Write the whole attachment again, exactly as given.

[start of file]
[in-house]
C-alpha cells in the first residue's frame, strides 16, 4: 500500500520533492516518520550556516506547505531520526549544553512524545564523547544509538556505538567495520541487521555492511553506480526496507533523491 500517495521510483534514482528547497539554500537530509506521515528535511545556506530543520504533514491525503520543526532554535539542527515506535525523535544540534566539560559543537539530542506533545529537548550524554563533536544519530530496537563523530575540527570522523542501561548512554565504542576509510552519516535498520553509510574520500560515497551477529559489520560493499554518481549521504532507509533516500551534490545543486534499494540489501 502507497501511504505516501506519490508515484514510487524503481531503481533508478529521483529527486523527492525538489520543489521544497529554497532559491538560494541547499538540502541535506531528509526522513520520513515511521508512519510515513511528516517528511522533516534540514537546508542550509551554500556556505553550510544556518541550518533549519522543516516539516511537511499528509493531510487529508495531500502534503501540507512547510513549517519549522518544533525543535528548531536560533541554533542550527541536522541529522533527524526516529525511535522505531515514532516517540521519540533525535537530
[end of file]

[in-house]
C-alpha cells in the first residue's frame, strides 16, 4: 500500500520533492516518520550556516506547505531520526549544553512524545564523547544509538556505538567495520541487521555492511553506480526496507533523491 500517495521510483534514482528547497539554500537530509506521515528535511545556506530543520504533514491525503520543526532554535539542527515506535525523535544540534566539560559543537539530542506533545529537548550524554563533536544519530530496537563523530575540527570522523542501561548512554565504542576509510552519516535498520553509510574520500560515497551477529559489520560493499554518481549521504532507509533516500551534490545543486534499494540489501 502507497501511504505516501506519490508515484514510487524503481531503481533508478529521483529527486523527492525538489520543489521544497529554497532559491538560494541547499538540502541535506531528509526522513520520513515511521508512519510515513511528516517528511522533516534540514537546508542550509551554500556556505553550510544556518541550518533549519522543516516539516511537511499528509493531510487529508495531500502534503501540507512547510513549517519549522518544533525543535528548531536560533541554533542550527541536522541529522533527524526516529525511535522505531515514532516517540521519540533525535537530